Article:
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September 26, 2003 - Image 34

Resource type:
The Detroit Jewish News, 2003-09-26

Disclaimer: Computer generated plain text may have errors. Read more about this.

This Week


Tunnel Vision

As Sharon provides neither peace nor security,
Labor sees an opening.

Jewish Telegraphic Agency

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fter almost a year of bum-
bling incompetence, the
Israeli left seems to be get-
ting its groove back.
Several signs point to a new sense of
political vitality in the opposition
Labor Party:
• There's a sharp new tone in the
left's criticism of the government's
peace and economic policies.
• Labor is discussing a political
merger with the One Nation Party of
Histadrut labor leader Amir Peretz,
creating a stronger oppositionist
• Newly confident Labor leaders
insist that Prime Minister Ariel
Sharon eventually will have to get
back to the Oslo peace process they
initiated, or make way for someone
who will.
• Last weekend, for the first time in
years, Labor leaders participated in an
anti-government Peace Now demon-
In addition, the fact that Sharon is
under fire in his own Likud Party
gives new hope and energy to his
opponents on the left.
The developments come in sharp
contrast to the year of confused
lethargy that beset Labor after it lost
successive elections in 2001 and 2003
by landslides, and to the Palestinian
intifada (uprising), which made a
mockery of Labor's peace ideology.
Indeed, as part of a Likud-led
national unity government for 20
months starting in March 2001,
Labor seemed to forfeit what was left
of its separate political identity. The
Sharon government's difficulties with
coming to grips with the key issues
on Israel's agenda now are paving the
way for Labor's revival.
After more than 2V2 years in office,
Sharon has not been able to turn the
economy around or bring the peace
and security he promised in his elec-
tion campaigns. He also has yet to
finish the long-awaited security fence.
Analysts speak of a dark mood in
the country because of the govern-
ment's inability to point to any signif-

Shirnon Peres, leader of the Labor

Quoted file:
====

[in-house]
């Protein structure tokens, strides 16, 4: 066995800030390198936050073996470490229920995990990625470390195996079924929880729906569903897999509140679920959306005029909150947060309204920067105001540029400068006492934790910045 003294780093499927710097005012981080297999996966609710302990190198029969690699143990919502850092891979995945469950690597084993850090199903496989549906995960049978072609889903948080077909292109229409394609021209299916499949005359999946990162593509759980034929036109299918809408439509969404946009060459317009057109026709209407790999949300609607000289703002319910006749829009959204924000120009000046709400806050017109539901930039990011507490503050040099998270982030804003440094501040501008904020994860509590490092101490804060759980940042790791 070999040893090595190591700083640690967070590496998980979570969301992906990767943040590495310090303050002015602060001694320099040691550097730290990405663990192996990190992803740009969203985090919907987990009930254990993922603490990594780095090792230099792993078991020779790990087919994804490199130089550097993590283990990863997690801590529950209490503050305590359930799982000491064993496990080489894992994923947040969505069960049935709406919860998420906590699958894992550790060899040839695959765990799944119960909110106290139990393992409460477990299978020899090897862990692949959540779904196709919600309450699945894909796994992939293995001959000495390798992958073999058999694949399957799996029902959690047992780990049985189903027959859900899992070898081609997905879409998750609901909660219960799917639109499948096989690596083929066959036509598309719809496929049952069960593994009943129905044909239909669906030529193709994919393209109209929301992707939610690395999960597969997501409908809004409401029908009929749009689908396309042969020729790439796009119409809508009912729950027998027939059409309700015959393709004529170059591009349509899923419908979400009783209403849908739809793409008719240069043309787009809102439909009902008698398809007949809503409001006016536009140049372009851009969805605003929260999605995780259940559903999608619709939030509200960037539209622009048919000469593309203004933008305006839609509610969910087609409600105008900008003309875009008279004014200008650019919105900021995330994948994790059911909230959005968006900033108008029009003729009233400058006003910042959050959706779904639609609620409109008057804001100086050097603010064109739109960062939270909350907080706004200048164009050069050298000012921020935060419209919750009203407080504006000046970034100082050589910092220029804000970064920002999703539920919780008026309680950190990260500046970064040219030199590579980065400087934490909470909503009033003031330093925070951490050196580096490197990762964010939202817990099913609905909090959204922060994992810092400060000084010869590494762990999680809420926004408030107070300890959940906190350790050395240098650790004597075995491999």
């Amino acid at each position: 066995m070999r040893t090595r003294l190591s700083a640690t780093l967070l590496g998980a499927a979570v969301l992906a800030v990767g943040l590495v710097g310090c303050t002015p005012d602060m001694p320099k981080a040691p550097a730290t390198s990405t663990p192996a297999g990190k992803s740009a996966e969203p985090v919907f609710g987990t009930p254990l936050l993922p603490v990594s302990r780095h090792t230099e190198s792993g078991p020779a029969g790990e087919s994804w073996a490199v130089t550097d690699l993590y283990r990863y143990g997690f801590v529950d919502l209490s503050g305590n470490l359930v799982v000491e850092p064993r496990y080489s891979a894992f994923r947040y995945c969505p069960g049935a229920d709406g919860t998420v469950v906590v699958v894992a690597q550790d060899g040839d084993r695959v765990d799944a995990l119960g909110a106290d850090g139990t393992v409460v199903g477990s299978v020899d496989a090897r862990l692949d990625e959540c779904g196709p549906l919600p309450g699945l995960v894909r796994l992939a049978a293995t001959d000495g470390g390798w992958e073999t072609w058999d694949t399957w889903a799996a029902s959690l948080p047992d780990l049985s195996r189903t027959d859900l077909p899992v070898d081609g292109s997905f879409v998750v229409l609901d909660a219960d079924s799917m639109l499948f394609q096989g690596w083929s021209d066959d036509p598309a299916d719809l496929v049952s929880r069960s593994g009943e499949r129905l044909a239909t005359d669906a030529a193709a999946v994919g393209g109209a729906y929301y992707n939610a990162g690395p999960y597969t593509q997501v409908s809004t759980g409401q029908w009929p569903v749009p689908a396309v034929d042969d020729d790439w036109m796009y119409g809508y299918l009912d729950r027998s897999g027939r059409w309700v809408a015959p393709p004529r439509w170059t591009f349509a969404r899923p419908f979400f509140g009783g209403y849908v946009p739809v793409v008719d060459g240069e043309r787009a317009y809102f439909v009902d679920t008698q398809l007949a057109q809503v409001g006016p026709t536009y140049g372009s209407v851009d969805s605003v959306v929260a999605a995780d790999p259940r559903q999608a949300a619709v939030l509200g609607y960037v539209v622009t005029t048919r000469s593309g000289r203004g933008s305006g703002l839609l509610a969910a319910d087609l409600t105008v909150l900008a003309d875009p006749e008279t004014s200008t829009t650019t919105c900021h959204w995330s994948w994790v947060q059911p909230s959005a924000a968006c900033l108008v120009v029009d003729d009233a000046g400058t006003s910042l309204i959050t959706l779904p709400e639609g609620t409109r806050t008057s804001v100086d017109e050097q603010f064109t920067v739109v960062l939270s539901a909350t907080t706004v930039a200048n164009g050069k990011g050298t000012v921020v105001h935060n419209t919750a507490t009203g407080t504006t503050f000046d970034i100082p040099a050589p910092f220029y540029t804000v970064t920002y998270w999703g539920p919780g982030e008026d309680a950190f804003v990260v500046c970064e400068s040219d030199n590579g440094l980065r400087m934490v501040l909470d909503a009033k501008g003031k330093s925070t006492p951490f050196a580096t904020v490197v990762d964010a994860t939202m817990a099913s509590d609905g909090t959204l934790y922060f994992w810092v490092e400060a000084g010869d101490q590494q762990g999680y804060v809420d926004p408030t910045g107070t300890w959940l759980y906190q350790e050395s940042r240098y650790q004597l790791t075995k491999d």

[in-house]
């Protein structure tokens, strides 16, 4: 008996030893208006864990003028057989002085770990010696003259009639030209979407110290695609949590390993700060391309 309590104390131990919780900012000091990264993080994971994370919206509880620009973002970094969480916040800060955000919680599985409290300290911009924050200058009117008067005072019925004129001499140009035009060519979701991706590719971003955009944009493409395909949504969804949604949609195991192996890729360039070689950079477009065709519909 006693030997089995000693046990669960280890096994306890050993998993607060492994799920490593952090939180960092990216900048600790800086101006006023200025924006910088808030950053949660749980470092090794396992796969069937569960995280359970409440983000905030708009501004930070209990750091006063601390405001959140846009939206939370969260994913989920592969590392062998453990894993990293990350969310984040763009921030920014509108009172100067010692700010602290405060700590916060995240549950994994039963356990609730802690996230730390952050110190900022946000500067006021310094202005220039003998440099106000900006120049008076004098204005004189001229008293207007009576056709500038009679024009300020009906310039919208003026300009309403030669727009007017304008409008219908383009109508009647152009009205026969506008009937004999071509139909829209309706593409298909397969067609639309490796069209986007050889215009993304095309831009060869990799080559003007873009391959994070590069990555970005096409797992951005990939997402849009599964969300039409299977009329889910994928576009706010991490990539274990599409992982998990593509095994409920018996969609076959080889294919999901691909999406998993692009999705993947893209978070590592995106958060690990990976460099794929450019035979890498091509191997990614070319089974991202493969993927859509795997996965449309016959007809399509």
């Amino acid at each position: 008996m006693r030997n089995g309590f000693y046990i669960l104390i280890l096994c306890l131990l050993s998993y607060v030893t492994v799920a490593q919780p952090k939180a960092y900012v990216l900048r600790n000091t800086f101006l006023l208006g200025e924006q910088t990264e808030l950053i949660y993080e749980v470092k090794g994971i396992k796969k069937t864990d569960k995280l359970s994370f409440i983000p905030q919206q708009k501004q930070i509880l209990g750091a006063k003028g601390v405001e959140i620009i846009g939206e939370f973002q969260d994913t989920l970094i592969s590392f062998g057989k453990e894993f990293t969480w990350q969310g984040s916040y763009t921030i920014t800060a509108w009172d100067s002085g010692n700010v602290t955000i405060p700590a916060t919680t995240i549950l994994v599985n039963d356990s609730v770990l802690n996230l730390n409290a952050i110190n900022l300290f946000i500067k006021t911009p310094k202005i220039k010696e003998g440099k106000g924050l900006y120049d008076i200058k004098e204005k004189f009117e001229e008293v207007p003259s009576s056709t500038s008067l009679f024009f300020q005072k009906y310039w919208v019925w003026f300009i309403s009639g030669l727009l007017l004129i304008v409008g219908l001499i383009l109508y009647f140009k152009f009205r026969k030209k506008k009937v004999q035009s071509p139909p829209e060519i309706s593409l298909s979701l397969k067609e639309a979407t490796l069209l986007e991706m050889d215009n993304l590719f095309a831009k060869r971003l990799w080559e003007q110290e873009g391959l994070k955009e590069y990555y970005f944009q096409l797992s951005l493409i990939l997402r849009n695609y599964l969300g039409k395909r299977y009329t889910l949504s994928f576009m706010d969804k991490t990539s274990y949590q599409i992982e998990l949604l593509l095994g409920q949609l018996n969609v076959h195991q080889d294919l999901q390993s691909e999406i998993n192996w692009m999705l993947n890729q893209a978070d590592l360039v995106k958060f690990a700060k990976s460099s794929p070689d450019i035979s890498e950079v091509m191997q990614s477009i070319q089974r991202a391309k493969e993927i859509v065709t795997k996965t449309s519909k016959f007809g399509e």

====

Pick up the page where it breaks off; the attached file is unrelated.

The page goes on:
Party and Israeli opposition, shake
hands with Israeli Prime Minister
Ariel Sharon as Bill Clinton looks on
,following; a gala in Tel Aviv marki;
it. 21. A
Peres' 80th birthday on v
parade of global figures, film Clinton
and Mikhail Gorbachev to U.S.
actress Kathleen Turner, caw
to help mark the 80th birth

icant light at the end of the tunnel.
Without a peace agreement in sight
and with emergency budget cuts
threatening to impoverish more
Israelis, the opposition is starting to
make its presence felt.

New Coalition?

To give itself a more compassionate
image, Labor is angling for a merger
with Peretz's worker-oriented One
Nation. With the charismatic, social-
ly-concerned Peretz back in the fold,
Labor leaders hope to make a stronger
case against the government's eco-
nomic policy — which they depict as
enriching the rich and impoverishing
the poor — and appeal to a wider
In a large demonstration Saturday
night, Labor, Meretz and Peace Now
leaders focused on the government's
failure to bring peace or security,
drawing a direct link between the
security situation and the beleaguered
Labor leaders contend that the jury
is still out on Oslo, but they say the
right-wing thesis of force against the
Palestinians hasn't proved itself either.
Labor's alternative — separation from
the Palestinians with or without an
agreement, and as soon as possible —
seems to be striking a more receptive

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